Wellington variable speed signs look like



AFAIK a red circle means compulsory


Yep your correct.




Regards,

Old3eyes


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  Reply # 782504 15-Mar-2013 21:27
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My biggest fear is if these go into private hands like the article back a few pages.
As with any new camera technology paid for by taxes, they should be publicly viewable online or not at all.

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  Reply # 782760 16-Mar-2013 19:34
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Infoconnect has an api that allows devs to get ' most' of the camera network images and the average speed of vehicles at that point. These are in turn by the various mobile and web apps that you see. However its definitely not ALL the cameras. Privatisation is a major threat to public data. Try to get bus locations in real time from the various companies that run busses on behalf of city councils! You can't and thats something everyone could benefit from

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  Reply # 782762 16-Mar-2013 19:42
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BlueShift:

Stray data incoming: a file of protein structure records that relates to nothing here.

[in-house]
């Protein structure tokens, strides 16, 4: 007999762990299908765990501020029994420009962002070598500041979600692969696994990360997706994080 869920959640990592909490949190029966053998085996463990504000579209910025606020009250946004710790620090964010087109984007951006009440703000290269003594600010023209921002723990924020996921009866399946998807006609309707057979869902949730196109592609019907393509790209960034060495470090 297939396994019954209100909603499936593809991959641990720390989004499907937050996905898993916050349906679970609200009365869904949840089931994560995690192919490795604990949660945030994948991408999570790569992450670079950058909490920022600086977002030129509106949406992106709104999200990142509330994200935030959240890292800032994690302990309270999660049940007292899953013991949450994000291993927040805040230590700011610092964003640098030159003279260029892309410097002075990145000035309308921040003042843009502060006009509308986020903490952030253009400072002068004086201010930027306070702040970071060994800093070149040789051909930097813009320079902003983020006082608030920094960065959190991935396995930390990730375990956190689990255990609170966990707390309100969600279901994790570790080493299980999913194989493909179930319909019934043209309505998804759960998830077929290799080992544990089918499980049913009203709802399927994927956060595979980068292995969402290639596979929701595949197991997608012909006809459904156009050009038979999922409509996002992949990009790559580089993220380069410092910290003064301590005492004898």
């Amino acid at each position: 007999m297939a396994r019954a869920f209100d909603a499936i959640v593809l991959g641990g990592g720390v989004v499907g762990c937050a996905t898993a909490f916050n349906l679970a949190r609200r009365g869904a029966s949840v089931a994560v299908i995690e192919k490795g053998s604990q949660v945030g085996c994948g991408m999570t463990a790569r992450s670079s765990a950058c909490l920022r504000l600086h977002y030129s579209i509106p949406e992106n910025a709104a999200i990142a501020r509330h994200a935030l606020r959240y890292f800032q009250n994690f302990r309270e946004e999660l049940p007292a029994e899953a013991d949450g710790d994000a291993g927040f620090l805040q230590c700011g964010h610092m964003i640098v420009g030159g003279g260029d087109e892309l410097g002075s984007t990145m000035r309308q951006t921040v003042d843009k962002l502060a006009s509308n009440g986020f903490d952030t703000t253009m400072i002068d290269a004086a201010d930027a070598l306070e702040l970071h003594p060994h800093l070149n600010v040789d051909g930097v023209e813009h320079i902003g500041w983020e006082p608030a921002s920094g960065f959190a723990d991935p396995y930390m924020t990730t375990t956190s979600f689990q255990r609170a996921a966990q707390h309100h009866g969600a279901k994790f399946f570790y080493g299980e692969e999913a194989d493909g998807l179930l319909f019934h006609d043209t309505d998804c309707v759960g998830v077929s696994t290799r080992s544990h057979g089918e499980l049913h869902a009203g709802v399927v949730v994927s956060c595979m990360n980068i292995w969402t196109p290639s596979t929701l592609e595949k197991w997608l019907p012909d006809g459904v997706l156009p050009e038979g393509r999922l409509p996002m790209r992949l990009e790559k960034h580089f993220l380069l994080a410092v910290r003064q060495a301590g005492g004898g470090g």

sbiddle: I don't see how there can be any confusion over these - any speed limit is always enforceable. 



By definition yes, if its a speed limit, its the limit you're allowed to go at.
But there are speed recommendation signs all round the country - on corners. If its a 100km road, and the corner sign says 85, you won't get a ticket for going 100 around it.


Yes. Tourists and other visitors could suffer some confusion with corner speed 'advisory' signs. Other countries do have these but they are less common. In Australia for example rather than have several speed advisory signs over a twisty section they now tend to just put a blanket speed limit over the whole section. Dumbing down from physics to law.

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  Reply # 782818 16-Mar-2013 23:46
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so is this new fangled digital camera also smart enough to apply the different speed limits for cars and trucks ?